“It’s not attractive by really any definition: it’s a big, black box about the size of an old-school VCR and with about the same amount of design flair,” they write. “The One isn’t designed to stand out, like the sharply angled PlayStation 4; it’s designed to disappear into the stack of black rectangles next to or underneath your television.”
Engadget’s Ben Gilbert complained that the console’s shiny black plastic gets dirty too quickly, and Joystiq’s Ludwig Kietzmann, while satisfied with the console’s “low on frills” design philosophy, lamented its “bulky footprint.”
“For a system so elegant in appearance, the Xbox One is not the simplest to arrange in your TV cabinet,” Kietzmann writes. “The Kinect, which peers in parallel to the television’s screen, has a large footprint of its own to consider, and is too heavy to rest on an LCD or Plasma television.”
The new Xbox One controller — essentially an updated version of the widely praised Xbox 360 gamepad — was almost universally lauded. The controller features a new, more “clicky” directional pad, grips on the analog sticks and rumble features on the triggers, dubbed “impulse triggers” by Microsoft.
“The Xbox One controller is absolutely superb. It is, perhaps, the best console controller I’ve ever held,” raves Greg Kumparak of TechCrunch. “The Xbox One controller is essentially a 360 controller refined, scrubbed of its flaws.”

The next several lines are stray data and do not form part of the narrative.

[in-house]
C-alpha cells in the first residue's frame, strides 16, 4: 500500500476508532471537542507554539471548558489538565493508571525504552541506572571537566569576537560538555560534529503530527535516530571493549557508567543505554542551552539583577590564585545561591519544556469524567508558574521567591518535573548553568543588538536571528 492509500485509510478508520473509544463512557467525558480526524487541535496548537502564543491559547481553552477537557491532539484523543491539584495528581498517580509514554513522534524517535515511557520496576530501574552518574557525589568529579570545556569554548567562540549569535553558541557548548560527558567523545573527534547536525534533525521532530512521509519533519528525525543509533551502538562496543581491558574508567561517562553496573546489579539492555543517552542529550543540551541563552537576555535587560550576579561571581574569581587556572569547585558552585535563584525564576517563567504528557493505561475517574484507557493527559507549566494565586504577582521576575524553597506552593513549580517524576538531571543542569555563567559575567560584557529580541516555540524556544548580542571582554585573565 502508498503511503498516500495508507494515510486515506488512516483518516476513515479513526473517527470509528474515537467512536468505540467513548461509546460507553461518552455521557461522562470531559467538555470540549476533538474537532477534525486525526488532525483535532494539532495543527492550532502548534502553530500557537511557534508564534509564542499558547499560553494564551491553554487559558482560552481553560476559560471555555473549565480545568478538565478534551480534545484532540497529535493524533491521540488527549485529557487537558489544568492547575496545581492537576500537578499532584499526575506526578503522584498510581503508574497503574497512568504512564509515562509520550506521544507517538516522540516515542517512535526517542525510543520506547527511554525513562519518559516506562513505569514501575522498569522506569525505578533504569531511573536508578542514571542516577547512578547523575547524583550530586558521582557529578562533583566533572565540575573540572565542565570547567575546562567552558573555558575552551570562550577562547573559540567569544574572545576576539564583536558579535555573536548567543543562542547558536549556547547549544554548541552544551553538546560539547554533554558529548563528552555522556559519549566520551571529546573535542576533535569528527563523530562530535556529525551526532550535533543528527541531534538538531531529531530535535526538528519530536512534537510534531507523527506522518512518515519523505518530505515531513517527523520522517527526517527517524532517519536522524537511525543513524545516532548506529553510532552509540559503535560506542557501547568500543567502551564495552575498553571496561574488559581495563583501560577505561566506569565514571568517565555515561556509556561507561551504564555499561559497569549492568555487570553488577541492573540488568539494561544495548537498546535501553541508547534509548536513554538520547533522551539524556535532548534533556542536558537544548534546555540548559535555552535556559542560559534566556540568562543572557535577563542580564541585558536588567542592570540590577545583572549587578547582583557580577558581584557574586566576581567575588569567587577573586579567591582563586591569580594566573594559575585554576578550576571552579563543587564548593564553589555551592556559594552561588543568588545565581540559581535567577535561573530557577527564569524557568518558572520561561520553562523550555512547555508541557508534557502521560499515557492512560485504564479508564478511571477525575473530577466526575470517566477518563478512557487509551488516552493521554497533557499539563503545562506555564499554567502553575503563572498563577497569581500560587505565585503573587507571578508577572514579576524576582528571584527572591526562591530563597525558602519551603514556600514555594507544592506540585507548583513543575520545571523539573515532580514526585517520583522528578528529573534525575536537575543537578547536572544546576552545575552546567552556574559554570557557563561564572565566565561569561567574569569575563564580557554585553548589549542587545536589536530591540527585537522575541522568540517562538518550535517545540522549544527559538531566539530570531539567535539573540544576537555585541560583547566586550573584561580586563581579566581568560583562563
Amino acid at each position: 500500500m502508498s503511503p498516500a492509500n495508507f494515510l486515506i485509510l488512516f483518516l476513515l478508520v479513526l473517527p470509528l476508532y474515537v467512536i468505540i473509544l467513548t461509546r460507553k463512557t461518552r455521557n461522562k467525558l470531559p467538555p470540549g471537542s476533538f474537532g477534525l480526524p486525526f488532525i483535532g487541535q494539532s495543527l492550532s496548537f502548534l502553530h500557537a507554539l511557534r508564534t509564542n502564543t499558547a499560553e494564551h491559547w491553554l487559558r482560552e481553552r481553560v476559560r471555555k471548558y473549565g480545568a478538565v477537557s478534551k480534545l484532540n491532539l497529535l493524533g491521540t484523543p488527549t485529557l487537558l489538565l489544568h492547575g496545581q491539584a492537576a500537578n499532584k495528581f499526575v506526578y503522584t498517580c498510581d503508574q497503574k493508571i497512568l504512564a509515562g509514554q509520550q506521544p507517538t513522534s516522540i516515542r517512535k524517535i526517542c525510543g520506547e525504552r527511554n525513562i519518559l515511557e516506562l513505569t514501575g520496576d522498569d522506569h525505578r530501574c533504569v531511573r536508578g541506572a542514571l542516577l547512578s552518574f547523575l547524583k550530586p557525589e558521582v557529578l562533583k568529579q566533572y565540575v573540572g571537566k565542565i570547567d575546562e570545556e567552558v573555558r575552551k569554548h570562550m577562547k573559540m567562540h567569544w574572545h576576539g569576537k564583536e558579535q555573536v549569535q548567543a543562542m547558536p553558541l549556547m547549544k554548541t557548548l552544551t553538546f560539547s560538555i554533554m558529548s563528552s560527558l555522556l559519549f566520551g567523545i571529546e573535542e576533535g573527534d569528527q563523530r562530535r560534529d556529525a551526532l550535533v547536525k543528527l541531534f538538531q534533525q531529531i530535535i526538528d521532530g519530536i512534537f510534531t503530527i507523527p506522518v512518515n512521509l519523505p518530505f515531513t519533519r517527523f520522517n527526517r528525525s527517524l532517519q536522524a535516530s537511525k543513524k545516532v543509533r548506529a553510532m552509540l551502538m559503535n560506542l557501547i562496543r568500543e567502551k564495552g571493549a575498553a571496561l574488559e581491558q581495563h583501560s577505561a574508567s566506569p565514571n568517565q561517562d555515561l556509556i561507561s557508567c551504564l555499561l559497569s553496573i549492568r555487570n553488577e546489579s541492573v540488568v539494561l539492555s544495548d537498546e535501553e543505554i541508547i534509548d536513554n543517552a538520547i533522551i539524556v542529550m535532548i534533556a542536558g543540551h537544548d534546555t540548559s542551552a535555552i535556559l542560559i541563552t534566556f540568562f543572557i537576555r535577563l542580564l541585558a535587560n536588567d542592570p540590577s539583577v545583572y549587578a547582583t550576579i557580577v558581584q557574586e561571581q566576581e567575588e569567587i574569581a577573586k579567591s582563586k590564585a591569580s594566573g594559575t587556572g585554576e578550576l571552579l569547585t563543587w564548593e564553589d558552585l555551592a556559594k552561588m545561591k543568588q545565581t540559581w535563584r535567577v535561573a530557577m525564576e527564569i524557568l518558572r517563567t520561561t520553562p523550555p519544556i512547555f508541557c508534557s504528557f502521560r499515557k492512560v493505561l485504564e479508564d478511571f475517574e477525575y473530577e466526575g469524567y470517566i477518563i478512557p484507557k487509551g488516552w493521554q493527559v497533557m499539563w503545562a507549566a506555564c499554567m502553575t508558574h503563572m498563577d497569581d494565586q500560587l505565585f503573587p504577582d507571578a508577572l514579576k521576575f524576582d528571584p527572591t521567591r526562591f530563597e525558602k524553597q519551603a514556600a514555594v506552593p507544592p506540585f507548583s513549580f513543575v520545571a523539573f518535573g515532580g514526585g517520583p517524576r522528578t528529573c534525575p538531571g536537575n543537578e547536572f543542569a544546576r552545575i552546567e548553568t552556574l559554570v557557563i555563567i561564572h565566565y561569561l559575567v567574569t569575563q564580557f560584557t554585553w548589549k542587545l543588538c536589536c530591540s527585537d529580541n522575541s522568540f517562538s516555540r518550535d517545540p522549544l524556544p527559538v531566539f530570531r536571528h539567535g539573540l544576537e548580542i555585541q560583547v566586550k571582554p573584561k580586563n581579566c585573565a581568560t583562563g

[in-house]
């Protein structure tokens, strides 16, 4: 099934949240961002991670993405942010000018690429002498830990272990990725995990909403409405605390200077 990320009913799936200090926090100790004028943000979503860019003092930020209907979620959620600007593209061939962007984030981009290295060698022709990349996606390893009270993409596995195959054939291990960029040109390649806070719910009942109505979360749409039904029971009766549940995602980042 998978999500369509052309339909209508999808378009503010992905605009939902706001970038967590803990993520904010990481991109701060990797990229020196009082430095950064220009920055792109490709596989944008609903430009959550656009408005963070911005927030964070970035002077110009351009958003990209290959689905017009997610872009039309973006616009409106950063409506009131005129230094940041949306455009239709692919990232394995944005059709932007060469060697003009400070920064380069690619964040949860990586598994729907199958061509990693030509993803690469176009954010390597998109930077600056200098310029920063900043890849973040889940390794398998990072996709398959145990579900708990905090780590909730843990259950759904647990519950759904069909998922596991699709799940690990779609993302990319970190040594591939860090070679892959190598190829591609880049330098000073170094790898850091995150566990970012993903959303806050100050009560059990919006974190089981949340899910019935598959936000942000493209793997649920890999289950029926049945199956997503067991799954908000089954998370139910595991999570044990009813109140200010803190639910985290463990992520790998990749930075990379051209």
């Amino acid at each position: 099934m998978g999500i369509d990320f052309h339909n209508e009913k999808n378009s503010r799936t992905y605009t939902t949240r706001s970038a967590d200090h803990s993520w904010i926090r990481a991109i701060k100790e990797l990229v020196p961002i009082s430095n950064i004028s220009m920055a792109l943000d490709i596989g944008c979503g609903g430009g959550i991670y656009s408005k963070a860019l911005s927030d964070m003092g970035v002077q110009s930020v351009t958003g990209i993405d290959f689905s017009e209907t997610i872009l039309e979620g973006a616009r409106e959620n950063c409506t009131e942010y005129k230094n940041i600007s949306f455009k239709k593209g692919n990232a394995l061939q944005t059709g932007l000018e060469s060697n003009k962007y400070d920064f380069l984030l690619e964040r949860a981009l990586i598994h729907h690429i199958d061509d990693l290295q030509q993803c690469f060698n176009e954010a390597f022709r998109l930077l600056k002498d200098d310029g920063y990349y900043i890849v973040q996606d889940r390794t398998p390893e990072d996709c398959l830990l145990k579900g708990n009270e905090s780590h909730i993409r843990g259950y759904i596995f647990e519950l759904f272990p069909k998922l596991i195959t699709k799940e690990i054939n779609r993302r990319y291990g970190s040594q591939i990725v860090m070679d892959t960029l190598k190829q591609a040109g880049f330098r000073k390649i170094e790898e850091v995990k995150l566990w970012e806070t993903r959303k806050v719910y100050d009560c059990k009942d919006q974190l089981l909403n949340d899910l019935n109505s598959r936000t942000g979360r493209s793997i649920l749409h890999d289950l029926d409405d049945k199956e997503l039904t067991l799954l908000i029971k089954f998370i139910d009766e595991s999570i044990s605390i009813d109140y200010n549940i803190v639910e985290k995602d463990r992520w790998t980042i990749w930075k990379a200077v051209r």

Critics loved the new vibrating triggers.
“The triggers offer new feedback to the player and an instant means to respond,” Engadget’s Gilbert writes. “It’s hard to demonstrate their importance through words: You simply have to feel them in action. Use it once and the potential becomes obvious.”
Reviewers were less happy with the new bumper buttons on shoulders of the controller.
“The only issue in an otherwise superb controller is at the top: the bumper buttons are too high and too stiff, and pressing them means you have to tighten your grip on the whole controller,” writes Joystiq’s Kietzmann.
But across the board, critics praised the controller’s battery life, with two AA batteries lasting for upwards of 25 hours.
“We haven’t been able to fully deplete a charge on our controllers in a week and a half of constant play,” Polygon writes. “One of the most exciting additions to the controller is actually behind that unusually long battery life. The controller works in coordination with Kinect to monitor its use. When you put the controller down to watch a movie, it enters a low-power state.”
The user interface is where many critics split in their assessment. Some loved its Windows 8-inspired design, and others found it cluttered and confusing. Critics were impressed by Kinect’s voice and facial recognition abilities but also expressed concern about the its reliability — it works, they said, but it doesn’t work 100% of the time. Overall, reviewers loved its media center integration, though they were split on features such as “snap,” which allows gamers to use multiple apps simultaneously.